Rudolf Steiner was a prolific Austrian author and philosopher of the late 19th and early 20th centuries. He felt a strong connection to mysticism and spiritualism, ever since he supposedly communicated with the ghost of a recently deceased aunt at the age of 9. Steiner is well-known for having led a group that split off from the popular circle of European mystics known as the Theosophical Society, which seemed heavily inclined to regard the religions of East Asia as somehow providing the keys to understanding spirituality. Steiner called his new group the Anthroposophical Society, and this competing group believed that Western science and culture were just as strongly connected to the spiritual-- it was just a matter of intepreting them properly. One particular Western idea that Steiner was fond of was the concept of a fourth physical dimension, another mathematically-defined direction that we cannot percieve but is just as real as length, width, and height. Steiner believed that our consciousness extended into this fourth dimension, and that phenomena like ghosts and ESP resulted from activity in this hidden dimension. And most interestingly, he believed he had a simple philosophical proof that this fourth dimension really does exist, and our human minds really do extend into this additional dimension.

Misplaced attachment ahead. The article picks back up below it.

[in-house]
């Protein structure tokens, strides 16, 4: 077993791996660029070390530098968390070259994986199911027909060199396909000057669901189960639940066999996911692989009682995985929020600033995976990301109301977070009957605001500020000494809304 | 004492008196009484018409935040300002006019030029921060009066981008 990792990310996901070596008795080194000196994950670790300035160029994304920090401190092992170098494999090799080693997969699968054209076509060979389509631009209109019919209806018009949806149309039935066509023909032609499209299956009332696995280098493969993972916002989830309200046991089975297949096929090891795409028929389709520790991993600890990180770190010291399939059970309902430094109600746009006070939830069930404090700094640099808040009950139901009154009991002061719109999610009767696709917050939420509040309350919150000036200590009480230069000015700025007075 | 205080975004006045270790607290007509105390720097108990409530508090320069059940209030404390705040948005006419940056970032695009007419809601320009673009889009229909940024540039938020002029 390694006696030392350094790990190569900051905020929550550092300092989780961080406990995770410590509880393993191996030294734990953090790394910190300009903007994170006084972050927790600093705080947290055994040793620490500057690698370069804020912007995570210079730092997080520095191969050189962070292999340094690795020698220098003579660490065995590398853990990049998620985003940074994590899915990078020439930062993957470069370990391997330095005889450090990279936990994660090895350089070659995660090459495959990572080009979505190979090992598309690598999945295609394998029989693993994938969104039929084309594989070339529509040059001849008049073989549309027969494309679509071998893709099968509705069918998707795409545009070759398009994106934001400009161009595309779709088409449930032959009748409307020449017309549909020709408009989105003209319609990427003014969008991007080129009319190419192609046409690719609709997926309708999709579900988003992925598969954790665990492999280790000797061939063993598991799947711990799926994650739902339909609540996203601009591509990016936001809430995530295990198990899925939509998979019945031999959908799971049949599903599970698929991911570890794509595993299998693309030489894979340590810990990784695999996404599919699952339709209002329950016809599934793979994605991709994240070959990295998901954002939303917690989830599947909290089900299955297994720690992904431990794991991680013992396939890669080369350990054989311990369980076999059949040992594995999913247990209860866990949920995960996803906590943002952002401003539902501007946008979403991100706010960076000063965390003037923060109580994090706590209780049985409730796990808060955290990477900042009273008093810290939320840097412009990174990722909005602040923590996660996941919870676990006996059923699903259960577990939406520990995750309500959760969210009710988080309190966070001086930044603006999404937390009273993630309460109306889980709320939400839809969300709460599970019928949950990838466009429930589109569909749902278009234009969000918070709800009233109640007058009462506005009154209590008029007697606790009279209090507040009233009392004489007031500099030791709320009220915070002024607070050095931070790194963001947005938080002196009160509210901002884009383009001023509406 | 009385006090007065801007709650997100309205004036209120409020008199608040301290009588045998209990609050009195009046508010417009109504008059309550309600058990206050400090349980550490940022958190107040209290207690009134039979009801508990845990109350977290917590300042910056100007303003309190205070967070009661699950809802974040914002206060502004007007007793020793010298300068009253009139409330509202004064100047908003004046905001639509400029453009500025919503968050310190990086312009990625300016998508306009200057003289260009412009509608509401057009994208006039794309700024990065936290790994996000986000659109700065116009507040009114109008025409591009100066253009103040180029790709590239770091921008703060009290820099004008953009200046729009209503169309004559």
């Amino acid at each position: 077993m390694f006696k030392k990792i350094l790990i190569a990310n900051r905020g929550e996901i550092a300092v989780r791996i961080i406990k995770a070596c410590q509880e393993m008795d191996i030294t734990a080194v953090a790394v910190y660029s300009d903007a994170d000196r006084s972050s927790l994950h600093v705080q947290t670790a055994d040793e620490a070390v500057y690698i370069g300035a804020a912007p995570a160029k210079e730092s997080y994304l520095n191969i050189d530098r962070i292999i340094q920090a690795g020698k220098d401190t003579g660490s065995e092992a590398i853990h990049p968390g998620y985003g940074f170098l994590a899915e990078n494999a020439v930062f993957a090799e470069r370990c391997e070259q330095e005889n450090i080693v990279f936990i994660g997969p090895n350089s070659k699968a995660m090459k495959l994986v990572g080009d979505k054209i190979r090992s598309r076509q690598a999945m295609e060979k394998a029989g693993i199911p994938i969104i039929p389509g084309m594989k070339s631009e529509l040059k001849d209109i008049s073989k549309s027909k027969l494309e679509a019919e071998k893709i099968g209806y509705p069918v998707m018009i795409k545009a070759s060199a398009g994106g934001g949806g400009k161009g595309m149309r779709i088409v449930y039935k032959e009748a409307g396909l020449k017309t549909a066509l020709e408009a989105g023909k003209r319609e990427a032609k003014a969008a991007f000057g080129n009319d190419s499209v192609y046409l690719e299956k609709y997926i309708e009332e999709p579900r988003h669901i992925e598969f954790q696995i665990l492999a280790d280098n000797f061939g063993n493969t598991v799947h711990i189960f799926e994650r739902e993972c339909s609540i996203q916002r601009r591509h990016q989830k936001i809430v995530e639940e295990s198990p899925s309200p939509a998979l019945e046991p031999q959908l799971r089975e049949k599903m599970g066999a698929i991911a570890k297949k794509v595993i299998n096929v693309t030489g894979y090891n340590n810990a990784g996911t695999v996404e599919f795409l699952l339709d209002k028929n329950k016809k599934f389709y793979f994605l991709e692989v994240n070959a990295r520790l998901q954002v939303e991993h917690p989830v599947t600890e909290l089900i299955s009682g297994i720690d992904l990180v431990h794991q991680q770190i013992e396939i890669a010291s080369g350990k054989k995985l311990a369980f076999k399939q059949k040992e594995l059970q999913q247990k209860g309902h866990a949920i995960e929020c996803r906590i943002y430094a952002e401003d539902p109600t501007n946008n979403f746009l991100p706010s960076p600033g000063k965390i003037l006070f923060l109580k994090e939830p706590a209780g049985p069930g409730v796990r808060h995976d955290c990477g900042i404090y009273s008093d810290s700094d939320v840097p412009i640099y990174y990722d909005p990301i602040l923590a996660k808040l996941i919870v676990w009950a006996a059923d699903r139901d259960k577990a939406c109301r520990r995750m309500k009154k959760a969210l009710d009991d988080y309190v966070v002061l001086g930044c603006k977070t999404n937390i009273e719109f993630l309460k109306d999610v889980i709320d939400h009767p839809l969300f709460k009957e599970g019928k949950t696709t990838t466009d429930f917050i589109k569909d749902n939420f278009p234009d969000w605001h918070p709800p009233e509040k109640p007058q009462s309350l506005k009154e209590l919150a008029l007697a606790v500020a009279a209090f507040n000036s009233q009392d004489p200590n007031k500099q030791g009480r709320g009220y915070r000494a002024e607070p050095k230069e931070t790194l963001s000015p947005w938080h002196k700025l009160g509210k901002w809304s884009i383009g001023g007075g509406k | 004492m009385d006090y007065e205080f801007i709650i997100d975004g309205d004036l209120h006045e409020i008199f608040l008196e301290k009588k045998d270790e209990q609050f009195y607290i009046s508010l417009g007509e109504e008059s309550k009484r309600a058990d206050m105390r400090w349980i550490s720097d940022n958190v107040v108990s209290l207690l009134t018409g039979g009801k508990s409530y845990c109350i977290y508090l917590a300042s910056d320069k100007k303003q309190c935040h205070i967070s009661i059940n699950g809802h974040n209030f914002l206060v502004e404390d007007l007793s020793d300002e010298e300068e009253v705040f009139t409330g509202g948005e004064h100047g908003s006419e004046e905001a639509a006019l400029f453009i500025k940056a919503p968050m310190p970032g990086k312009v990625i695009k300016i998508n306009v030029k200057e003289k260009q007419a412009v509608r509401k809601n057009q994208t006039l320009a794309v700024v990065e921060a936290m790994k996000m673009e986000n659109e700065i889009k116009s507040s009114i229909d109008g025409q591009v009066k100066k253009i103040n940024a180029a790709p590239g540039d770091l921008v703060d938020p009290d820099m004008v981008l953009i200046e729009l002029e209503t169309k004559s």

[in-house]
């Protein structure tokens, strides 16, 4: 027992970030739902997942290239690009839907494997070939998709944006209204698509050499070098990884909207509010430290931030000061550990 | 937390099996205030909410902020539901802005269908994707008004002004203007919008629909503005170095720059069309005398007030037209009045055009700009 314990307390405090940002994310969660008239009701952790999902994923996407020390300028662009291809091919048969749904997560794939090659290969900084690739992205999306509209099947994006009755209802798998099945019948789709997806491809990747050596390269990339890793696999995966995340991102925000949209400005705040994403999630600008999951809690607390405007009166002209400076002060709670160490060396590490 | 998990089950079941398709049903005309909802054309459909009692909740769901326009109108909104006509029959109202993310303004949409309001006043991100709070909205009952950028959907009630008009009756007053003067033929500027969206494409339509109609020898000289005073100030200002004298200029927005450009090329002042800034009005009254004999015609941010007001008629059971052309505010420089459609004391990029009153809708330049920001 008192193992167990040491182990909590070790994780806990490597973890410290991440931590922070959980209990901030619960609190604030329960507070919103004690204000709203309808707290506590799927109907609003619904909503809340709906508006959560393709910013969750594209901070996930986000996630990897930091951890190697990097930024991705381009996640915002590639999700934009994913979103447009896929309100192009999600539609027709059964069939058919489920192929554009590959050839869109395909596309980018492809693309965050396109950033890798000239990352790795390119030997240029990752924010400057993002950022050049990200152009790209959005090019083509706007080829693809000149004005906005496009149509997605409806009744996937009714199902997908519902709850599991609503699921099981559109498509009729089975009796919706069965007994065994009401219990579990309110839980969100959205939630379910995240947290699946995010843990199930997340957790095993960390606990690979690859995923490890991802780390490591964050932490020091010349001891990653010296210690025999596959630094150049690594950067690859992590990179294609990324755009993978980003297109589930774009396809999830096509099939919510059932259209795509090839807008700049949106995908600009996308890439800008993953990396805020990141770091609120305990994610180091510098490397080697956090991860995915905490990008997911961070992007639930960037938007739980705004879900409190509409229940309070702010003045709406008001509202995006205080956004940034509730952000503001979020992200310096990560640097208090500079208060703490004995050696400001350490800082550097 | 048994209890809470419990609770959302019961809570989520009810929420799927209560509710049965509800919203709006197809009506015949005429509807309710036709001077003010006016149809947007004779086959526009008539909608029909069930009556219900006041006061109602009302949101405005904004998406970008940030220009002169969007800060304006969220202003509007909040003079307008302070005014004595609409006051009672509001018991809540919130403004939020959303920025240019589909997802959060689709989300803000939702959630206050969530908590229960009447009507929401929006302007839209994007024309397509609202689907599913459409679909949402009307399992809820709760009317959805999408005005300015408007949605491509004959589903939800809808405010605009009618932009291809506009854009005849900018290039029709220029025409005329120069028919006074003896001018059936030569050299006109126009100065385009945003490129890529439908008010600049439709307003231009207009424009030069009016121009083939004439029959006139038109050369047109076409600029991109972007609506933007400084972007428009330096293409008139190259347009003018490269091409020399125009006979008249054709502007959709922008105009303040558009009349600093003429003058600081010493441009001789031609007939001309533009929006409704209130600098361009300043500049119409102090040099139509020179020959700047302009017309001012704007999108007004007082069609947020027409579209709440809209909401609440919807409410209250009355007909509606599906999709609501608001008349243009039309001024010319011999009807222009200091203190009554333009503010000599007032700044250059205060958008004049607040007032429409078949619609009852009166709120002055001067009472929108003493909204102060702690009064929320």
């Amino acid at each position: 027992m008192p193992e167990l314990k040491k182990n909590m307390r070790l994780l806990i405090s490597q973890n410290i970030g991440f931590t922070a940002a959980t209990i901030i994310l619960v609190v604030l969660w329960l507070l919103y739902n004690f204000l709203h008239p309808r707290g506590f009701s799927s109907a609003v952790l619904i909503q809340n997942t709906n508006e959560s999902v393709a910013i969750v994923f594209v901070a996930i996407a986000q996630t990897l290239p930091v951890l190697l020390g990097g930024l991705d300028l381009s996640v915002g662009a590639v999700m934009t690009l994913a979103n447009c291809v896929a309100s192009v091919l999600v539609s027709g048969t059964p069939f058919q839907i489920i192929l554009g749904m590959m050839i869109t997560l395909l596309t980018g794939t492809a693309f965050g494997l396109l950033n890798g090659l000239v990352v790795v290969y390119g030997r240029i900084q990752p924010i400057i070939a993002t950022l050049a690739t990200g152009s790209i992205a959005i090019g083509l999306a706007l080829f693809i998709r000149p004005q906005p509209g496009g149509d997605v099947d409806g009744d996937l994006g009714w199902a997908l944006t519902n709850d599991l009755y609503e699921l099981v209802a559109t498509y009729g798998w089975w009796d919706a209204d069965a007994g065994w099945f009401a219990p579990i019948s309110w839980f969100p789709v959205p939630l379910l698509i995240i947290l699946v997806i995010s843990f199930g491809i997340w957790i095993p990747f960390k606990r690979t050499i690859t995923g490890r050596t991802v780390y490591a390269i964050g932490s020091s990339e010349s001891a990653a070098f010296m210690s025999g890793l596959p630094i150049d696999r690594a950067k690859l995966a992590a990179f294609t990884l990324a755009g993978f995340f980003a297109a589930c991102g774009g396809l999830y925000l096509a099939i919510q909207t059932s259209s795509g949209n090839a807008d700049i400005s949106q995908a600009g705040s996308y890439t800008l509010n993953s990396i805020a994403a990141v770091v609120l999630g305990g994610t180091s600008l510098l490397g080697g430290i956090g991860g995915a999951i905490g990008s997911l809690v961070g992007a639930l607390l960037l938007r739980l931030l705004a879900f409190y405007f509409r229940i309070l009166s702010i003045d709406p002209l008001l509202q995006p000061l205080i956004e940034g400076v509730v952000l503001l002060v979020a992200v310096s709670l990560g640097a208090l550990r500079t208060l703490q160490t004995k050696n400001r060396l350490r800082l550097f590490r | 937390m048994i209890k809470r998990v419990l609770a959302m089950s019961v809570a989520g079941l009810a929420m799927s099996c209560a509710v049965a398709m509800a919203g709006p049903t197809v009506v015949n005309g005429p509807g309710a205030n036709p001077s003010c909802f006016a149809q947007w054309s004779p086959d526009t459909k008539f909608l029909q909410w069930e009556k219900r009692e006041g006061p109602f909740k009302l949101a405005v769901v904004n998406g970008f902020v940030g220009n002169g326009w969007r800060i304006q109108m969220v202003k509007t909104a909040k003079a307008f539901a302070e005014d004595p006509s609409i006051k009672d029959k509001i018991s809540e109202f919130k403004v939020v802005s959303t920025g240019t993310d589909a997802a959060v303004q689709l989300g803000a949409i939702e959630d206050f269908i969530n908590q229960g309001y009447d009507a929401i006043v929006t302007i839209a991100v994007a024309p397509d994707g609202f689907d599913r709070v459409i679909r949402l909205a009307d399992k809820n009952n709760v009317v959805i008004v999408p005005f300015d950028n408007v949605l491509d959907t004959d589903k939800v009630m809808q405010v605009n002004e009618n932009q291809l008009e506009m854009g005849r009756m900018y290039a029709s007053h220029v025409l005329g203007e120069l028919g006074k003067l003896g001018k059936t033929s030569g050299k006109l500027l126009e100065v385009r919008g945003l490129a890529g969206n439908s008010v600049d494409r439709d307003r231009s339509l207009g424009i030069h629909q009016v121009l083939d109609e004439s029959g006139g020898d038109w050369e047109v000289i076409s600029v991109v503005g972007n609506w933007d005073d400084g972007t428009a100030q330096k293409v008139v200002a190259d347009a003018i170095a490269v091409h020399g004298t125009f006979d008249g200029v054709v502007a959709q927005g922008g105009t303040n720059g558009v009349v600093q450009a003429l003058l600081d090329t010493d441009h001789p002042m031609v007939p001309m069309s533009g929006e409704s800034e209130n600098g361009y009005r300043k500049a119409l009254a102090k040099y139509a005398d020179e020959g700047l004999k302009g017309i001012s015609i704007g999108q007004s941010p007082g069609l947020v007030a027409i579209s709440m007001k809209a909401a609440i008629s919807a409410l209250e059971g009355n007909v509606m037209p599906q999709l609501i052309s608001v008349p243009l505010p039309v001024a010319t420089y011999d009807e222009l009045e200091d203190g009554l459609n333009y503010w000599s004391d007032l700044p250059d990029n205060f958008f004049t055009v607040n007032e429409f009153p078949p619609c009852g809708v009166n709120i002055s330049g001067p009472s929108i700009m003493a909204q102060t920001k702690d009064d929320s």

Here's how Steiner's proof goes. We all know that a creature of a particular dimension, if it looks out at its world, really only sees a view that is one dimension smaller. For example, a one-dimensional creature living in Lineland, a universe that exists entirely on a single straight line, can only perceive a single point on either side of himself: a zero-dimensional view. Similarly, a two-dimensional Flatlander, living on a plane, really only sees a line; it is only us three-dimensional creatures, looking down on the plane from above, who can truly comprehend its full two-dimensional world. And in real life, when we look out with our eyes, we are only seeing a plane. Yet somehow we do believe we fully understand and perceive the three dimensions of our world. Steiner draws what he believes is a natural conclusion from this: "The fact that we can delineate external beings in three dimensions and manipulate three-dimensional spaces means that we ourselves must be four-dimensional... We float in a sea of the fourth dimension just like ice cubes on water." In other words, our ability to fully perceive our three-dimensional space shows that our minds must extend beyond those three dimensions.